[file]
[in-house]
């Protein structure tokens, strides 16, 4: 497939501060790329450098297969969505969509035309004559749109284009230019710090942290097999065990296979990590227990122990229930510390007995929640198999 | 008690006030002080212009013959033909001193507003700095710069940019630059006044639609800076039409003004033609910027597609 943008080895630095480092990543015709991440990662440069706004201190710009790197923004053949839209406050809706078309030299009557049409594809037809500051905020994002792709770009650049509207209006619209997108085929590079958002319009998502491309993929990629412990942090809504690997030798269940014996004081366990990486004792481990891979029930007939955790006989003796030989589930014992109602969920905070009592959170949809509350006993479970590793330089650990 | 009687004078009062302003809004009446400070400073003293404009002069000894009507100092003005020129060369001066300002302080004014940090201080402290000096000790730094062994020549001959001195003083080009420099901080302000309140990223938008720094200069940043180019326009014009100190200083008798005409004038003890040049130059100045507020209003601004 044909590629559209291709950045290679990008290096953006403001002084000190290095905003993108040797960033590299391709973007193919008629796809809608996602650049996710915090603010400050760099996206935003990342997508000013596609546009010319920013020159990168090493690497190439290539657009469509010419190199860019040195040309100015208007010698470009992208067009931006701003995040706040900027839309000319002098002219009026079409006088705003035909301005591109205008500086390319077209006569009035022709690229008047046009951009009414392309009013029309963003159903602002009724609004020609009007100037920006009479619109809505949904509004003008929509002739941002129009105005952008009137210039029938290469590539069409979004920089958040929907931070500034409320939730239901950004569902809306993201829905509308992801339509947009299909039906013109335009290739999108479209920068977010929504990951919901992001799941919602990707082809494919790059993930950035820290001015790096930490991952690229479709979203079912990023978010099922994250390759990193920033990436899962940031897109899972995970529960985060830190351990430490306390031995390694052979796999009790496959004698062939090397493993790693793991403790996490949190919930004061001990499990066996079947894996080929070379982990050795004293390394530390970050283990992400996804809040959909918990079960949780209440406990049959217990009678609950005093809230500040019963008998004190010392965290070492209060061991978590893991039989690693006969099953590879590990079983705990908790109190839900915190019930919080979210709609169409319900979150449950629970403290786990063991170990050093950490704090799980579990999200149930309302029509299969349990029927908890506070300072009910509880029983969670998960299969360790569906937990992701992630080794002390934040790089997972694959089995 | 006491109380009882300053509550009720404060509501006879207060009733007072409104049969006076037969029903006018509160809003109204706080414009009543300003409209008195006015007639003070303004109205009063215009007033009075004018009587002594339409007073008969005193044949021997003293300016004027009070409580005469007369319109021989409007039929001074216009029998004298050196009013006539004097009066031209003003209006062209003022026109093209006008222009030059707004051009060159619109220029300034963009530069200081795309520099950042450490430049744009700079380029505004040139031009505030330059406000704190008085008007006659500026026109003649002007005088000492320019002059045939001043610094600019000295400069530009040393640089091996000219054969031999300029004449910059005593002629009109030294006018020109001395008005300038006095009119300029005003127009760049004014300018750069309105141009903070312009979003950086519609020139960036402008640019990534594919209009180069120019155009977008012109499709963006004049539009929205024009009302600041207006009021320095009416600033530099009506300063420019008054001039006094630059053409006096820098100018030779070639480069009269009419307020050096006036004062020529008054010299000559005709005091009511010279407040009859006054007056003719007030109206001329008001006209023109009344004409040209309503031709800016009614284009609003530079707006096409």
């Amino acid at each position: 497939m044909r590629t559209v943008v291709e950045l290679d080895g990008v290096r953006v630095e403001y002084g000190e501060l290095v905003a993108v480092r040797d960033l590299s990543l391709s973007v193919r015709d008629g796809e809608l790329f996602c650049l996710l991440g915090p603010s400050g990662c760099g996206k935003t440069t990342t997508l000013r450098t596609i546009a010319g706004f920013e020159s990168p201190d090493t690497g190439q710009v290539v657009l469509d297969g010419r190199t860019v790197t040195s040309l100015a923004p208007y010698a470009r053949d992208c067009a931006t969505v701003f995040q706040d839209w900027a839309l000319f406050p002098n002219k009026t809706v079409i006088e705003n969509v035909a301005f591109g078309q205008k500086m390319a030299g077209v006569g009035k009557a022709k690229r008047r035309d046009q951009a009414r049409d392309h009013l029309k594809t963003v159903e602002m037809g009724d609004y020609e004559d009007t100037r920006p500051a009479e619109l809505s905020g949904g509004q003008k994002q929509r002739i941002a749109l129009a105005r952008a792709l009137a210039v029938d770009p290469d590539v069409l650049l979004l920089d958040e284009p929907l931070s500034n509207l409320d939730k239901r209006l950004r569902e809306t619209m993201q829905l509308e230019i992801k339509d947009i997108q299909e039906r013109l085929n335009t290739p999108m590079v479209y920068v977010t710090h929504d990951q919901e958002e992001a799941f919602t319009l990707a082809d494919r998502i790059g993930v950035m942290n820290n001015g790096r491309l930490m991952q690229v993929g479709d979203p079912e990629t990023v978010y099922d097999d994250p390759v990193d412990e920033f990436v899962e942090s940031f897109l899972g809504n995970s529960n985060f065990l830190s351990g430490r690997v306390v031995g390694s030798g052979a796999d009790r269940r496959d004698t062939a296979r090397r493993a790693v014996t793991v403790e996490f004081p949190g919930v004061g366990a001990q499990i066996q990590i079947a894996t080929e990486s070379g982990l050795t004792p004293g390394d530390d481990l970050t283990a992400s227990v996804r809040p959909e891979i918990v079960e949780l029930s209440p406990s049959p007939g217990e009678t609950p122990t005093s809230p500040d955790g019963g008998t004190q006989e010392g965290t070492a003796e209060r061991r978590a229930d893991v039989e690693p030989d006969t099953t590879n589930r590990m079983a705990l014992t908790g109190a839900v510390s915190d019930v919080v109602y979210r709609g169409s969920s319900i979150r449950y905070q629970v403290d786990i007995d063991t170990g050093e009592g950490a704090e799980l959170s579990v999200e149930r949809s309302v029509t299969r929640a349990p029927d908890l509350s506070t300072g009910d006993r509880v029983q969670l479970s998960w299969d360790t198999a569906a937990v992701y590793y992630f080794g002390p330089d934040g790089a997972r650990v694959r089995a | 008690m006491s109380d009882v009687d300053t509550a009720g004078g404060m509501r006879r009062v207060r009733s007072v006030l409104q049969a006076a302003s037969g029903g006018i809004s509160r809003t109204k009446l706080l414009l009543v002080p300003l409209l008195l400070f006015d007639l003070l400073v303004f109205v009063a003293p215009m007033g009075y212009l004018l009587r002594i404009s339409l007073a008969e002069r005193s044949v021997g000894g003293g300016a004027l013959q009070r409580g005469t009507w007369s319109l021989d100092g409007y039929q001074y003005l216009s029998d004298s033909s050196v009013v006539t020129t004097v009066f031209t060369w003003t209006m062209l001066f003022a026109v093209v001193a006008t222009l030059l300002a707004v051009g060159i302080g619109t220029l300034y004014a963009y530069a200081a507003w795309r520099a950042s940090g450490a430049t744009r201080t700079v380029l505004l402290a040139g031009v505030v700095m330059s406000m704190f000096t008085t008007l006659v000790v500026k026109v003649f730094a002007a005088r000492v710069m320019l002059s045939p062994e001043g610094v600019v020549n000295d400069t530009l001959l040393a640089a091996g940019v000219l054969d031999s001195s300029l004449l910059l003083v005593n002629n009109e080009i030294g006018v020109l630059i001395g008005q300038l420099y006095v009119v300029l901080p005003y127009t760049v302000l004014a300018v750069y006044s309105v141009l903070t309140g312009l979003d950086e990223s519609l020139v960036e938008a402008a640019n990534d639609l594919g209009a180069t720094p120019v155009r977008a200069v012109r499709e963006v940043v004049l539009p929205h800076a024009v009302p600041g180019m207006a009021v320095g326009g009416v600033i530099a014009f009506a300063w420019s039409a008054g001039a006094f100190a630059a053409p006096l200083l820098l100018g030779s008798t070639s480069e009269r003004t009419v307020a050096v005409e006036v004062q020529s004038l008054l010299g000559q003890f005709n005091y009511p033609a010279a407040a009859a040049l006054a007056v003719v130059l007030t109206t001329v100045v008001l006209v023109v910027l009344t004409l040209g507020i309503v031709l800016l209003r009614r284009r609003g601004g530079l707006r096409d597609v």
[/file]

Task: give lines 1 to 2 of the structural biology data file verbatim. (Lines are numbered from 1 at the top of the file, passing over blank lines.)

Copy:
[in-house]
């Protein structure tokens, strides 16, 4: 497939501060790329450098297969969505969509035309004559749109284009230019710090942290097999065990296979990590227990122990229930510390007995929640198999 | 008690006030002080212009013959033909001193507003700095710069940019630059006044639609800076039409003004033609910027597609 943008080895630095480092990543015709991440990662440069706004201190710009790197923004053949839209406050809706078309030299009557049409594809037809500051905020994002792709770009650049509207209006619209997108085929590079958002319009998502491309993929990629412990942090809504690997030798269940014996004081366990990486004792481990891979029930007939955790006989003796030989589930014992109602969920905070009592959170949809509350006993479970590793330089650990 | 009687004078009062302003809004009446400070400073003293404009002069000894009507100092003005020129060369001066300002302080004014940090201080402290000096000790730094062994020549001959001195003083080009420099901080302000309140990223938008720094200069940043180019326009014009100190200083008798005409004038003890040049130059100045507020209003601004 044909590629559209291709950045290679990008290096953006403001002084000190290095905003993108040797960033590299391709973007193919008629796809809608996602650049996710915090603010400050760099996206935003990342997508000013596609546009010319920013020159990168090493690497190439290539657009469509010419190199860019040195040309100015208007010698470009992208067009931006701003995040706040900027839309000319002098002219009026079409006088705003035909301005591109205008500086390319077209006569009035022709690229008047046009951009009414392309009013029309963003159903602002009724609004020609009007100037920006009479619109809505949904509004003008929509002739941002129009105005952008009137210039029938290469590539069409979004920089958040929907931070500034409320939730239901950004569902809306993201829905509308992801339509947009299909039906013109335009290739999108479209920068977010929504990951919901992001799941919602990707082809494919790059993930950035820290001015790096930490991952690229479709979203079912990023978010099922994250390759990193920033990436899962940031897109899972995970529960985060830190351990430490306390031995390694052979796999009790496959004698062939090397493993790693793991403790996490949190919930004061001990499990066996079947894996080929070379982990050795004293390394530390970050283990992400996804809040959909918990079960949780209440406990049959217990009678609950005093809230500040019963008998004190010392965290070492209060061991978590893991039989690693006969099953590879590990079983705990908790109190839900915190019930919080979210709609169409319900979150449950629970403290786990063991170990050093950490704090799980579990999200149930309302029509299969349990029927908890506070300072009910509880029983969670998960299969360790569906937990992701992630080794002390934040790089997972694959089995 | 006491109380009882300053509550009720404060509501006879207060009733007072409104049969006076037969029903006018509160809003109204706080414009009543300003409209008195006015007639003070303004109205009063215009007033009075004018009587002594339409007073008969005193044949021997003293300016004027009070409580005469007369319109021989409007039929001074216009029998004298050196009013006539004097009066031209003003209006062209003022026109093209006008222009030059707004051009060159619109220029300034963009530069200081795309520099950042450490430049744009700079380029505004040139031009505030330059406000704190008085008007006659500026026109003649002007005088000492320019002059045939001043610094600019000295400069530009040393640089091996000219054969031999300029004449910059005593002629009109030294006018020109001395008005300038006095009119300029005003127009760049004014300018750069309105141009903070312009979003950086519609020139960036402008640019990534594919209009180069120019155009977008012109499709963006004049539009929205024009009302600041207006009021320095009416600033530099009506300063420019008054001039006094630059053409006096820098100018030779070639480069009269009419307020050096006036004062020529008054010299000559005709005091009511010279407040009859006054007056003719007030109206001329008001006209023109009344004409040209309503031709800016009614284009609003530079707006096409």